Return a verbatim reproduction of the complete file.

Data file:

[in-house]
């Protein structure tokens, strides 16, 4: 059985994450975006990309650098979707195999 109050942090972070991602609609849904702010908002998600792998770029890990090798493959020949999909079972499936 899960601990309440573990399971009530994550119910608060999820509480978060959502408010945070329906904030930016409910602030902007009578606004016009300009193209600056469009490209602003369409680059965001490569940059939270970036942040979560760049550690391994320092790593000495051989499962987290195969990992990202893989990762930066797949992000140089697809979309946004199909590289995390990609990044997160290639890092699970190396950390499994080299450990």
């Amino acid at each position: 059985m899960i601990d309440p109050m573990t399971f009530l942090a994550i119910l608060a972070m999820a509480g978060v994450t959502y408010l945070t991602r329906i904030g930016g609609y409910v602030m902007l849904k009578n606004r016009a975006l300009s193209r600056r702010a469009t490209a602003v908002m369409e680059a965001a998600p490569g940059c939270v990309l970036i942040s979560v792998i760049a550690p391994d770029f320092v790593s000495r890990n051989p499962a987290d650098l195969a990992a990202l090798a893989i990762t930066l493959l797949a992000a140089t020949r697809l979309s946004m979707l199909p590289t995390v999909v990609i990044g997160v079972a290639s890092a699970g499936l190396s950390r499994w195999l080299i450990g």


[in-house]
């Protein structure tokens, strides 16, 4: 059985994450975006990309650098979707195999 109050942090972070991602609609849904702010908002998600792998770029890990090798493959020949999909079972499936 899960601990309440573990399971009530994550119910608060999820509480978060959502408010945070329906904030930016409910602030902007009578606004016009300009193209600056469009490209602003369409680059965001490569940059939270970036942040979560760049550690391994320092790593000495051989499962987290195969990992990202893989990762930066797949992000140089697809979309946004199909590289995390990609990044997160290639890092699970190396950390499994080299450990």
């Amino acid at each position: 059985m899960i601990d309440p109050m573990t399971f009530l942090a994550i119910l608060a972070m999820a509480g978060v994450t959502y408010l945070t991602r329906i904030g930016g609609y409910v602030m902007l849904k009578n606004r016009a975006l300009s193209r600056r702010a469009t490209a602003v908002m369409e680059a965001a998600p490569g940059c939270v990309l970036i942040s979560v792998i760049a550690p391994d770029f320092v790593s000495r890990n051989p499962a987290d650098l195969a990992a990202l090798a893989i990762t930066l493959l797949a992000a140089t020949r697809l979309s946004m979707l199909p590289t995390v999909v990609i990044g997160v079972a290639s890092a699970g499936l190396s950390r499994w195999l080299i450990g």